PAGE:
Stock market volatility often involves big swings in both directions and this episode has been no different. Since the recent market low at the end of March, the S&P 500 has risen 25% and the Dow nearly 28% as of April 9th. While each index is still in the red for the year at -14% and -17%, respectively, this highlights how unpredictable markets can be on a short-term basis. What, then, can investors rely on to navigate markets as the coronavirus-induced economic crisis unfolds?
In the long run, a meaningful indicator for investors is valuation. While nothing perfectly forecasts stock market movements, especially in the short run, buying when the market is cheap is one of the best ways to increase the odds of higher returns over the course of years and decades. This is especially true when investor sentiment is overwhelmingly negative and the world seems full of risks. In many cases, higher returns are a reward for bearing these risks.
Most valuation measures simply use the price of an index, e.g. the S&P 500, divided by some fundamental measure, e.g. earnings, sales, book value, etc. For instance, the price-to-earnings (P/E) ratio tells us how many dollars we are paying for each dollar of earnings. Comparing this to a historical average can tell us whether the market is cheap or expensive relative to what investors have paid in the past.
In many cases, stock prices fall independently of changes in underlying fundamentals. While stock prices can move wildly over days and weeks, economic growth trends evolve over quarters, years and decades. Thus, fundamentals can serve as a fixed navigation point by which long-term investors can steer their asset allocations.
Today, the challenge is knowing what the "true" valuation of the market is. This is akin to navigating under a cloudy sky - the stars are there but obscured. This is because while stock prices have fallen, we don't have accurate, real-time data on the economic slowdown and its effects on sales, earnings, and other fundamental measures. Even if we did, the fact that earnings projections are more uncertain also has a negative impact on the present value of those earnings.
Just as navigating by the stars involves as much art as science and relies heavily on the navigator's experience and disciplined process, so too is interpreting valuations in this environment. Fortunately, experience tells us that we know more than what the economic data alone suggest. While there is significant uncertainty around the coronavirus, the epidemiological curve, and the exact economic impact of the nationwide and global shutdowns, we can be fairly sure of three facts.
First, the economy was healthy entering this crisis with historically low unemployment and steady growth. Second, it seems likely that the economy will re-open based on the experience of other countries - and on countless past experiences in the U.S. Of course, this depends on public health considerations which, unfortunately, create a trade-off with economic ones. Third, the economic data are a trailing indicator of what has already occurred, rather than a forecast of what will occur.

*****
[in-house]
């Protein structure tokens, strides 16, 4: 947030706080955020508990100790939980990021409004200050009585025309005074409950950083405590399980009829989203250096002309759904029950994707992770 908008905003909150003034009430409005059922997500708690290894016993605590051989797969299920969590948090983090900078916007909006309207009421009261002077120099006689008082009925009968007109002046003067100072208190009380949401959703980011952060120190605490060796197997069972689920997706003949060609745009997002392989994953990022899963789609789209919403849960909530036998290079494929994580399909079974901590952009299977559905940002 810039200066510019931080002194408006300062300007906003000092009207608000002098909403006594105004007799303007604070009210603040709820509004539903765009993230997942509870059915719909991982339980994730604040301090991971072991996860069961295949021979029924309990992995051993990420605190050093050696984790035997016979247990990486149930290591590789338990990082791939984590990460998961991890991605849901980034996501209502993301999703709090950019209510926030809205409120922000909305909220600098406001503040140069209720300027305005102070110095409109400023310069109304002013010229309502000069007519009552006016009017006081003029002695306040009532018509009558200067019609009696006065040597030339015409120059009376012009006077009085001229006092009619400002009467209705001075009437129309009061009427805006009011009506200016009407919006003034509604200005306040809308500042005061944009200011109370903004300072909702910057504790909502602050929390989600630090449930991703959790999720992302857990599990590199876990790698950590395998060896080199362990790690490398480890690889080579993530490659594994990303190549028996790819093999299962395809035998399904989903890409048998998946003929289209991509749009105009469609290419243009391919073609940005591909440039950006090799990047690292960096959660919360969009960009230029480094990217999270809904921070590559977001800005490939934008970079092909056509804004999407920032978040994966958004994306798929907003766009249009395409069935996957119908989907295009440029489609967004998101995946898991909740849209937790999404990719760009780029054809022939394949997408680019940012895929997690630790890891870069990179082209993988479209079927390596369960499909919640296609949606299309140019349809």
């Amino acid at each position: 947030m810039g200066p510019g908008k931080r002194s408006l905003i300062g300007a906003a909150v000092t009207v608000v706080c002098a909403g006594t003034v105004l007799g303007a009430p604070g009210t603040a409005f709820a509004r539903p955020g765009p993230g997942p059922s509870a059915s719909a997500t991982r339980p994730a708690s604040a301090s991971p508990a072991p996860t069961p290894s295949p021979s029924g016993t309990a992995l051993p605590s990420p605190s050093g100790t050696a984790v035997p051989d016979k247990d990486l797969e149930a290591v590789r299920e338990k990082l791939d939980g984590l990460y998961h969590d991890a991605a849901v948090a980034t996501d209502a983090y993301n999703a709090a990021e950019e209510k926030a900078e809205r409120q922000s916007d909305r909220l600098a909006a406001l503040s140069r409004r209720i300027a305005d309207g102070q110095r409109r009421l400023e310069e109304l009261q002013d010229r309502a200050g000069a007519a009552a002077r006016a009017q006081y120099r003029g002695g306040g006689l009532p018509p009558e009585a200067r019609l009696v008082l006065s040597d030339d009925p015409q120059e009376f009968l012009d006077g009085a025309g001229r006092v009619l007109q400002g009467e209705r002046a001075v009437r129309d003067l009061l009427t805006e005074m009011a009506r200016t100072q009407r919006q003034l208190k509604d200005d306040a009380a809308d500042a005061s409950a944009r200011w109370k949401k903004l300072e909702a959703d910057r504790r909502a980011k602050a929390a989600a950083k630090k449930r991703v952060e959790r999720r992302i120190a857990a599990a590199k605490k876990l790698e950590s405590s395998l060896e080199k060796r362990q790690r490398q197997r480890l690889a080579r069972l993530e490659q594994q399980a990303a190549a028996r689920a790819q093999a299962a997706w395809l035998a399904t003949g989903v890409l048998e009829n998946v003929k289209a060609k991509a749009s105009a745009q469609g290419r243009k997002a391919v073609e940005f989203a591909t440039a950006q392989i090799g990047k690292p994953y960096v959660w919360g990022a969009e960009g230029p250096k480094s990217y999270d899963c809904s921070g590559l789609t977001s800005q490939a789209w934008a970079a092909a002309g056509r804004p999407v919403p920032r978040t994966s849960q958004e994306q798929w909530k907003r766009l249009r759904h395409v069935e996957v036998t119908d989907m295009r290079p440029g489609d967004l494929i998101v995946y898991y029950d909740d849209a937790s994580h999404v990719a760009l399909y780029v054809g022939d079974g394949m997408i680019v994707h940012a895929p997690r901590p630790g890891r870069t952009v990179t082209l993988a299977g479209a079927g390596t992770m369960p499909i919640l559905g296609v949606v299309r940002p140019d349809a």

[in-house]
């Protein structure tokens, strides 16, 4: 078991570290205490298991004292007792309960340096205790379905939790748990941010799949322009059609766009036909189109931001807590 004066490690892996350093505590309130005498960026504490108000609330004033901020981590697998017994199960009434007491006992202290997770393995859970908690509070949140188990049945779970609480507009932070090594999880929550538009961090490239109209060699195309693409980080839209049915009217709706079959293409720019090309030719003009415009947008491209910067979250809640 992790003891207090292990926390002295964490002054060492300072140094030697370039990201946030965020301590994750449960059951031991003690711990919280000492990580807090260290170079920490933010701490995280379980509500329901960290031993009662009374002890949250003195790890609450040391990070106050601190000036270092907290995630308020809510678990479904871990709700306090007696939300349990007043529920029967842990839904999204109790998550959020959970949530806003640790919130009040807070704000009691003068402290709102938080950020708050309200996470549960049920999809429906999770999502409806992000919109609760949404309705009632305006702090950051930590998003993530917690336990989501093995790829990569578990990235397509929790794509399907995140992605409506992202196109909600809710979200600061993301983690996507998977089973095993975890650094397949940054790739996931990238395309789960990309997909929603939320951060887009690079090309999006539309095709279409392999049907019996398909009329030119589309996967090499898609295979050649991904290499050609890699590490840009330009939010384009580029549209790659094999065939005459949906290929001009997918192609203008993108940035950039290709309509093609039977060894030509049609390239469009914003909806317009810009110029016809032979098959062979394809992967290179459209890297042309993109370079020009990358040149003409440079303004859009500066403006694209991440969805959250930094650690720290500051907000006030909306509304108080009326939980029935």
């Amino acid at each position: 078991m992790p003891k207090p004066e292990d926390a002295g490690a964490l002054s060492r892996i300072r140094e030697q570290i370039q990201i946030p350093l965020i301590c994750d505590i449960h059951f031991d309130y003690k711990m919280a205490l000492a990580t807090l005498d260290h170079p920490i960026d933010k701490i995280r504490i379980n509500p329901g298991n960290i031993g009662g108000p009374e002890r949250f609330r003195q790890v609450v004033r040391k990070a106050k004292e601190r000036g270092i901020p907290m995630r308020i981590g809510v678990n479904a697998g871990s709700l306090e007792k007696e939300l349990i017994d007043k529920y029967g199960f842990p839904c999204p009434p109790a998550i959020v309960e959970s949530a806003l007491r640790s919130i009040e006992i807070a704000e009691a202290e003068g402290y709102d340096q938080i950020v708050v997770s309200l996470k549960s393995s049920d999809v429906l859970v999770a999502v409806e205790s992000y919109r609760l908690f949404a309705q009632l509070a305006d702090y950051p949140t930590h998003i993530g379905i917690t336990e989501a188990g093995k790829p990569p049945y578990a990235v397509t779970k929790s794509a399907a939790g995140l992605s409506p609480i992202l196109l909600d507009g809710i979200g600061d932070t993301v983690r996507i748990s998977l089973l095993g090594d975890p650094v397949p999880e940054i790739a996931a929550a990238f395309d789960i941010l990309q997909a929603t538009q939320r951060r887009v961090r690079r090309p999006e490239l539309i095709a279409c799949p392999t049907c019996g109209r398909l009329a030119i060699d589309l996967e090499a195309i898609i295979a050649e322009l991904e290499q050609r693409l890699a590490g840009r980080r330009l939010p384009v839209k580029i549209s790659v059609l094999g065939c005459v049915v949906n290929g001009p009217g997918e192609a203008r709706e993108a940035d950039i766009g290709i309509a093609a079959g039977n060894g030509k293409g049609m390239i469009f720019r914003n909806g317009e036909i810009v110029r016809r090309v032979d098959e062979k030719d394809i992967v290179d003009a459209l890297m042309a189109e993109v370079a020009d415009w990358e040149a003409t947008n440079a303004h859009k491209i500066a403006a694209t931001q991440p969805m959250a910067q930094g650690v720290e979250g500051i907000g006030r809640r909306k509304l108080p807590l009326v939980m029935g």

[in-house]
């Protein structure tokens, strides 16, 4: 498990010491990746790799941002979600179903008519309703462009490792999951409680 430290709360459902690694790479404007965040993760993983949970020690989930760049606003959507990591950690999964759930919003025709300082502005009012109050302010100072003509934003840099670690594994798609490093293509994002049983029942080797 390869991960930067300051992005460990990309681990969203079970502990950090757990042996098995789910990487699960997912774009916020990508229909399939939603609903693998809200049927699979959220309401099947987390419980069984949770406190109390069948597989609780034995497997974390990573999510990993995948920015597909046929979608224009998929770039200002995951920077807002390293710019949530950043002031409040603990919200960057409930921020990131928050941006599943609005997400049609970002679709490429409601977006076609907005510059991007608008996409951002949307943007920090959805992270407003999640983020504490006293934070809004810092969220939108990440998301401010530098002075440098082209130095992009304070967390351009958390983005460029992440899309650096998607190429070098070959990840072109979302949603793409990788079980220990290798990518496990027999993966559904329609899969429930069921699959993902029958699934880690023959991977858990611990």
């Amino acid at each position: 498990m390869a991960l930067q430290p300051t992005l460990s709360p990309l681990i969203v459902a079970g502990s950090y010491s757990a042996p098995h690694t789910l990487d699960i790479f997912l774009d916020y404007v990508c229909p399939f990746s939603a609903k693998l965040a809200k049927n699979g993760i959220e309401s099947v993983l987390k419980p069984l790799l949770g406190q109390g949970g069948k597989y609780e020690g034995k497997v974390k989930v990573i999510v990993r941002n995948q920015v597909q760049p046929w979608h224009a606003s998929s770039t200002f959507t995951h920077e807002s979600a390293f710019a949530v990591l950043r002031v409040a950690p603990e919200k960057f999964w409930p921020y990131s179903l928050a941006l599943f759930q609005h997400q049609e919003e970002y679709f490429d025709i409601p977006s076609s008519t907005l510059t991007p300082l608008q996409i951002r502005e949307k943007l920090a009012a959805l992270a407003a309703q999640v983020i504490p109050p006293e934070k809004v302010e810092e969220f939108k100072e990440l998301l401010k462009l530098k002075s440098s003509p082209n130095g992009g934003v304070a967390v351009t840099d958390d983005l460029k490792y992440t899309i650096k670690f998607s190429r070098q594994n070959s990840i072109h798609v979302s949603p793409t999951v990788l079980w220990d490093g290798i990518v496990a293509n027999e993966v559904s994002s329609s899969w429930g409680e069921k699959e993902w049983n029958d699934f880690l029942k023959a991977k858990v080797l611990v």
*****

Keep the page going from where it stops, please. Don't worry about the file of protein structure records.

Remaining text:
Thus, experience tells us that when businesses eventually re-open, their sales and earnings should be able to slowly get back on track. The better managed the damage to individual and business balance sheets is, the better the outcome will be (government support will be critical here, like it or not). Some businesses may not survive while others may thrive in the new environment. There may even be pent-up demand and excess capacity that accelerates growth in certain areas as well.
Although there is cause for optimism, it may take some time for this to play out. Luckily, investing is a long-term activity where time is the crucial ingredient. Although there may be a significant hit to earnings growth for companies in the coming weeks and months, it's important to instead focus on how companies will perform once work can resume and demand returns. For companies whose earnings-generating abilities can recover within months of the crisis, current valuation measures are still an invaluable gauge for steering portfolios.
The bottom line? Although there is uncertainty in measuring fundamentals at the moment, it's clear that the economy will eventually re-open and businesses will slowly get back on track.
Source: Clearnomics, Inc. Expressions of opinion are as of this date and are subject to change without notice. Any information is not a complete summary or statement of all available data necessary for making an investment decision and does not constitute a recommendation. The information has been obtained from sources considered to be reliable, but we do not guarantee that the foregoing material is accurate or complete. Every investor's situation is unique, and you should consider your investment goals, risk tolerance and time horizon before making any investment. Prior to making an investment decision, please consult with your financial advisor about your individual situation. Please see the final page of this report for index definitions. Inclusion of indexes is for illustrative purposes only. Investors cannot invest directly in an index. Past performance does not guarantee future results. Investing involves risk and you may incur a profit or loss regardless of strategy selected. There is no guarantee that any statements, opinions or forecasts provided herein will prove to be correct.